Man's Death From 'Medical Emergency' In CMPD Custody Prompts State Investigation
North Carolina's State Bureau of Investigation will review the case of a Charlotte man who died after suffering a medical emergency and losing conciousness while in police custody, bringing added scrutiny to a case that has already prompted a internal investigation by the Charlotte-Mecklenburg Police Department.
Police say Harold Easter, 41, died on Sunday, Jan. 26 after suffering a "medical emergency" and losing conciousness three days earlier at the police station on Beatties Ford Road.
He had been arrested on Jan. 23 around 11:40 a.m. after police said they witnessed a possible drug transaction near the intersection of Whisnant and Burton streets, and stopped a vehicle Easter was driving a short time later.
Officers charged Easter with possession of cocaine and marijuana, and transported him to the police station on Beatties Ford Road, where he had a medical emergency during arrest processing. Officers adminstered medical aid and called for an ambulance, which rushed him to a nearby hospital where he died three days later.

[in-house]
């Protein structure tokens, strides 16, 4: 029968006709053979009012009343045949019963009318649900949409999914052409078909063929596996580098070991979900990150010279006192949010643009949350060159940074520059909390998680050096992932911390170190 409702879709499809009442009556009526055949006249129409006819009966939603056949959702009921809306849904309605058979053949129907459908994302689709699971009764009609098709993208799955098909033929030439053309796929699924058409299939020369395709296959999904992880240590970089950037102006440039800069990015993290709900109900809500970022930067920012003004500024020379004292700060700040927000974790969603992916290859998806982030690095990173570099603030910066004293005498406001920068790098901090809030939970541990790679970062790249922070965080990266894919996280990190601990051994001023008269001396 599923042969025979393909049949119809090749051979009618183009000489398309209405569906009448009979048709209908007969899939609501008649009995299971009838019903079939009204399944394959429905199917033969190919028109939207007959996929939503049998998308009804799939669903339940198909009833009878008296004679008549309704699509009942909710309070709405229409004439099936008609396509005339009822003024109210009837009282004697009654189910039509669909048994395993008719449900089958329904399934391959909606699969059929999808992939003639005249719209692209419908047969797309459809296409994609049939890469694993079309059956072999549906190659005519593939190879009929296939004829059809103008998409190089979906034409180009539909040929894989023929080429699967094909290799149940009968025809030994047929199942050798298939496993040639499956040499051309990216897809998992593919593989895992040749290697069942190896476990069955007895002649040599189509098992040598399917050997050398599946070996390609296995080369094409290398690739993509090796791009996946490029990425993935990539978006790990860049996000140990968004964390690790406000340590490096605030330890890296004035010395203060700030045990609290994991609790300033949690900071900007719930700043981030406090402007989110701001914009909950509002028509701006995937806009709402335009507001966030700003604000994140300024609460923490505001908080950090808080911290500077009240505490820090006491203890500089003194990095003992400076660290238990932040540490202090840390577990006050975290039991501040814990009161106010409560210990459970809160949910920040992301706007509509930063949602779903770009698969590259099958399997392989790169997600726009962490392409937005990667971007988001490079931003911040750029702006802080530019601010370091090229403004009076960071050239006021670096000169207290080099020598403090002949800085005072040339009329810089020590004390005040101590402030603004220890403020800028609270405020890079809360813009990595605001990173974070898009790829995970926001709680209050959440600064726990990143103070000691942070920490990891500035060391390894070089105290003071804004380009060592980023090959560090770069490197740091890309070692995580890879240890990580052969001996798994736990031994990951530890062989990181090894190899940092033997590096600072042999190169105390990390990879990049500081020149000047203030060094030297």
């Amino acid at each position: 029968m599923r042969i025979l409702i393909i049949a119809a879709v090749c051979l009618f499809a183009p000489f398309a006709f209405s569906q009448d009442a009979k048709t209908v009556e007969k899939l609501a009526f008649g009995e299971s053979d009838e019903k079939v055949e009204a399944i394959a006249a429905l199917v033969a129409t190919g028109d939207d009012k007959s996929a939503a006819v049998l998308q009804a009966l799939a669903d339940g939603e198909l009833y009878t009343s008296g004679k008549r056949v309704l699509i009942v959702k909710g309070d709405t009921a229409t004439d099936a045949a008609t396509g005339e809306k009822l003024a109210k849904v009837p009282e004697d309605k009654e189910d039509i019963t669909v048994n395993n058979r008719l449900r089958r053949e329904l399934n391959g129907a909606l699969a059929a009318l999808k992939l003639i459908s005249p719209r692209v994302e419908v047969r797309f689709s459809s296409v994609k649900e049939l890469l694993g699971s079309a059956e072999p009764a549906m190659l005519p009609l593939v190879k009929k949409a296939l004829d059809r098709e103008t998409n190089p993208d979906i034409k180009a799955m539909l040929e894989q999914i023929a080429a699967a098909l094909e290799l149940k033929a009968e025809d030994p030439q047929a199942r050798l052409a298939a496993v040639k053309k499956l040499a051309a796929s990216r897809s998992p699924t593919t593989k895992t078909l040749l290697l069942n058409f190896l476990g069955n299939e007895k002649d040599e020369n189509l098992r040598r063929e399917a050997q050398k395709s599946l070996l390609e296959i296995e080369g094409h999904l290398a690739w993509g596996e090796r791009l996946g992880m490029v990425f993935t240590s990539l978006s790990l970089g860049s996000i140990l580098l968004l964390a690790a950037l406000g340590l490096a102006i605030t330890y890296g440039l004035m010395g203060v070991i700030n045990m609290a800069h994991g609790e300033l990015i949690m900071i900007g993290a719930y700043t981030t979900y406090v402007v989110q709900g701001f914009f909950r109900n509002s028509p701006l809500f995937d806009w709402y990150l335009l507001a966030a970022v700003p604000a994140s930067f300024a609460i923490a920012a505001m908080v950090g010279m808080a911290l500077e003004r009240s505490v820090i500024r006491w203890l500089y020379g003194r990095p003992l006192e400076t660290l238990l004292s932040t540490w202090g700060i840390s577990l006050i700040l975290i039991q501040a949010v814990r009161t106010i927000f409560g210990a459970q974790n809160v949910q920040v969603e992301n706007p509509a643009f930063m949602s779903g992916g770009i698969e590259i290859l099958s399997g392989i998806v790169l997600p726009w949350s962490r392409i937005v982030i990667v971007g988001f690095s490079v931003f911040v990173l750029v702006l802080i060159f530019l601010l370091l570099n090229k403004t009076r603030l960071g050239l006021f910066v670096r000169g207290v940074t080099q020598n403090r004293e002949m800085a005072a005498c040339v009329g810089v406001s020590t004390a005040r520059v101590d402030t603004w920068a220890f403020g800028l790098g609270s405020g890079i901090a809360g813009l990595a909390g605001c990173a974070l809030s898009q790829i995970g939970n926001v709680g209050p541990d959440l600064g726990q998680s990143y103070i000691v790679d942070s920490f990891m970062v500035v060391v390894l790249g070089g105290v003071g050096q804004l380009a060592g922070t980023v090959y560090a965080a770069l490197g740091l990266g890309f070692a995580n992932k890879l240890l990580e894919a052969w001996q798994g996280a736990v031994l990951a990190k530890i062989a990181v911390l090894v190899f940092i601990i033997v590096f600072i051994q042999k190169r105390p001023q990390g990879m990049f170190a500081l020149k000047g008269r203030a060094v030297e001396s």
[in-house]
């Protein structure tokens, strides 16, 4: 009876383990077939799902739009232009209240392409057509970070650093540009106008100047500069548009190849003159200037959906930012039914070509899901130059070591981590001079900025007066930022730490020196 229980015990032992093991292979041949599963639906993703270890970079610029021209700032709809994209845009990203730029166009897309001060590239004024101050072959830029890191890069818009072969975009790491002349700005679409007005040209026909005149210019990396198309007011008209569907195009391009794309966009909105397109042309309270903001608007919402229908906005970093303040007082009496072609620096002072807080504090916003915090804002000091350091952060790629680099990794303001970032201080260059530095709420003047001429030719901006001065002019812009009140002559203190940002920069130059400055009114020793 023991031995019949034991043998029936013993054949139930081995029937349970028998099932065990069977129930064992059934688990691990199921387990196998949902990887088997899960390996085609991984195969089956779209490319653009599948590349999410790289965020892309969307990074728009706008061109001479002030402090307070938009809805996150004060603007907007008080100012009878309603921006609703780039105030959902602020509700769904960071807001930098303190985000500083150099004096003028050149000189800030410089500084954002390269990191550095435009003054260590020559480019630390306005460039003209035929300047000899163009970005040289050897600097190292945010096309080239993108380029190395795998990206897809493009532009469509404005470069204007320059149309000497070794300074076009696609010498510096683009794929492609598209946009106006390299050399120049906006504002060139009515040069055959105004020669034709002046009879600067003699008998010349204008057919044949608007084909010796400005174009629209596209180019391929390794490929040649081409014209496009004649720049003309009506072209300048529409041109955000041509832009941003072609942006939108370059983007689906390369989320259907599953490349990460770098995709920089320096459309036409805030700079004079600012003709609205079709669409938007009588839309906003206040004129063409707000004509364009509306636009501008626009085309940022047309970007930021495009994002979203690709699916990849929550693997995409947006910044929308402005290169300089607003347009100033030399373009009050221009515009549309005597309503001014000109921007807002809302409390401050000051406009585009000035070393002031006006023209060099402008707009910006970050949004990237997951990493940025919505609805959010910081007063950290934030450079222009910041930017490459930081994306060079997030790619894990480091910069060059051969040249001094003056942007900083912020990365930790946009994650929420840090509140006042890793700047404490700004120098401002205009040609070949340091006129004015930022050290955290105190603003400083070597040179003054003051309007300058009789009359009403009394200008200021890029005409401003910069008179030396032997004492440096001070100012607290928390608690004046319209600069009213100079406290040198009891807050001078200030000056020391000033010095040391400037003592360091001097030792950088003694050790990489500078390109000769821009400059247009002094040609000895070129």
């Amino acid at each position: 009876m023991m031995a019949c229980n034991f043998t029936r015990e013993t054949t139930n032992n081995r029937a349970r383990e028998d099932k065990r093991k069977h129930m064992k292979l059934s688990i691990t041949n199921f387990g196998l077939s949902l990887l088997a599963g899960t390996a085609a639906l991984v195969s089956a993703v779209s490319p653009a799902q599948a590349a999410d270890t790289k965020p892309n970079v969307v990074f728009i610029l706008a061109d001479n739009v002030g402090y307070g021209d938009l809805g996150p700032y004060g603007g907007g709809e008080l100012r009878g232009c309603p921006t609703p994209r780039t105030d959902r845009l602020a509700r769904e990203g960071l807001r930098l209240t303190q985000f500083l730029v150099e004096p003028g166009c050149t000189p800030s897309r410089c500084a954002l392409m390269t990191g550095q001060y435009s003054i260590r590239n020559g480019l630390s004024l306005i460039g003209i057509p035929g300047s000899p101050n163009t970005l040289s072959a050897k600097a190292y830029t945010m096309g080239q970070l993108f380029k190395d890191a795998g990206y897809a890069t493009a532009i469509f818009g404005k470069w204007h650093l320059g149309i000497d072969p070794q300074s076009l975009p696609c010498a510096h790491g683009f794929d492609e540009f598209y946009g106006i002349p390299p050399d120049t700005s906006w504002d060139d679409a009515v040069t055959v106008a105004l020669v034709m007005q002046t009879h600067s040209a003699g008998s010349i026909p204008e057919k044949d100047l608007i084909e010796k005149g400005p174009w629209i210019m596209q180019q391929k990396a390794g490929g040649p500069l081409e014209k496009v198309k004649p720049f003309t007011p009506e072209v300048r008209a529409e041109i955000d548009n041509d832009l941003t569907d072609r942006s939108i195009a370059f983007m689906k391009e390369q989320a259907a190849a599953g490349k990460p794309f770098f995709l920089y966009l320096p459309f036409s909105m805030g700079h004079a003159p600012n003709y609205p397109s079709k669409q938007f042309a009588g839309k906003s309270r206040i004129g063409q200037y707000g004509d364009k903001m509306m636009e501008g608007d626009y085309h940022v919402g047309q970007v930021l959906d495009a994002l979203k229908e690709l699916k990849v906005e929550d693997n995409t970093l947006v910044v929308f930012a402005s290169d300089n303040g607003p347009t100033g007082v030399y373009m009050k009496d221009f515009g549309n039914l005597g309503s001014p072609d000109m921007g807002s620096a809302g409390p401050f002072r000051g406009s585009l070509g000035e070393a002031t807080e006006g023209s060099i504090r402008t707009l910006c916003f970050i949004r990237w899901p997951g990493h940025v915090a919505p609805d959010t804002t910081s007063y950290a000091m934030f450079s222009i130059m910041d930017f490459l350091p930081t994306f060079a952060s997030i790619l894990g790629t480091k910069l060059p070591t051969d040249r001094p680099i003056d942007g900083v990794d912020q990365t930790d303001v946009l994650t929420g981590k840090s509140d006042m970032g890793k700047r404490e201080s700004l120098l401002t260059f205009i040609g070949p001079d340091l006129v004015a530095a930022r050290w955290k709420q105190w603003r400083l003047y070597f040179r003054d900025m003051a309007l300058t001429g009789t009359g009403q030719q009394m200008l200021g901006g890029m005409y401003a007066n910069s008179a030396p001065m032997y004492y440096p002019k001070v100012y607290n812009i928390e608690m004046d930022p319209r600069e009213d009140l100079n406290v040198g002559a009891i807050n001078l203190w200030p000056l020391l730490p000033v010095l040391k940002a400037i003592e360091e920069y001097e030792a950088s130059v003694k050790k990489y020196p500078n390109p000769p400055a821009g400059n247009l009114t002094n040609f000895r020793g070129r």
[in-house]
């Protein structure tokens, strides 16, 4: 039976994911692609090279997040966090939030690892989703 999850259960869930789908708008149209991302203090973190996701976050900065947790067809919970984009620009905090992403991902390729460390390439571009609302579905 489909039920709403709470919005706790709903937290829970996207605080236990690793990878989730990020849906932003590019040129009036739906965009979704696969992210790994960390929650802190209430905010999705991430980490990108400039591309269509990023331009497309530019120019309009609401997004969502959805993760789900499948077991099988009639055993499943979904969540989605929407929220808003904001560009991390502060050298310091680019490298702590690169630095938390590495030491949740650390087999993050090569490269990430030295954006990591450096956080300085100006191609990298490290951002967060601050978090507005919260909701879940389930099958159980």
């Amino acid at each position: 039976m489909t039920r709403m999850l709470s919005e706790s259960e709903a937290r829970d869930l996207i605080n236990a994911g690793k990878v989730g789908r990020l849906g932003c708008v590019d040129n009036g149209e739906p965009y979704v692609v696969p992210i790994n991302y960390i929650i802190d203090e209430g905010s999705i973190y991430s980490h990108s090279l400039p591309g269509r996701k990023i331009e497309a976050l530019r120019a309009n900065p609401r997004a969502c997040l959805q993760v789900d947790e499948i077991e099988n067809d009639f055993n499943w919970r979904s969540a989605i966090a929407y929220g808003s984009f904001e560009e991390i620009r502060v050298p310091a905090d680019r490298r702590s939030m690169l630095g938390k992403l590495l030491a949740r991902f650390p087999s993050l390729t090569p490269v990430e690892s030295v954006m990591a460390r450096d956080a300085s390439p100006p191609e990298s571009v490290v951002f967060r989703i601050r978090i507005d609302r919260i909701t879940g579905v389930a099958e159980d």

So far, police have not given details as to what may have caused Easter's medical emergency.
At a press conference Friday, Police Chief Kerr Putney said officers had not used any kind of force on Easter. Putney said that after consulting with Easter's family and the Mecklenburg Country District Attorney, investigation of Easter's death would be turned over the State Bureau of Investigation.
The criminal investigation will include interviewing the officers involved and determining the sequence of events leading up to the death.
When the state's investigation is finished, its findings will be turned over to the Mecklenburg County District Attorney, who will determine whether any criminal charges should be filed.
The police department will also conduct its own investigation to determine whether any internal directives were violated.
Five officers — Sgt. Nicholas Vincent and officers Brentley Vinson, Michael Benfield, Michael Joseph and Shon Sheffield — were placed on administrative leave during the internal investigation, which the department says is standard procedure.
Vinson is the officer who shot and killed Keith Lamont Scott in 2016. The shooting led to days of unrest and protests in Charlotte. In that case, Vinson was later cleared of wrongdoing by the police department and the Mecklenburg County District Attorney's Office.
At Friday's news conference, Putney said the public will likely have to wait for the investigation to conclude before learning more details of the incident.
"This is not 'C.S.I.'" Putney said. "It won't be wrapped up in an hour. The problem is [investigations] take time."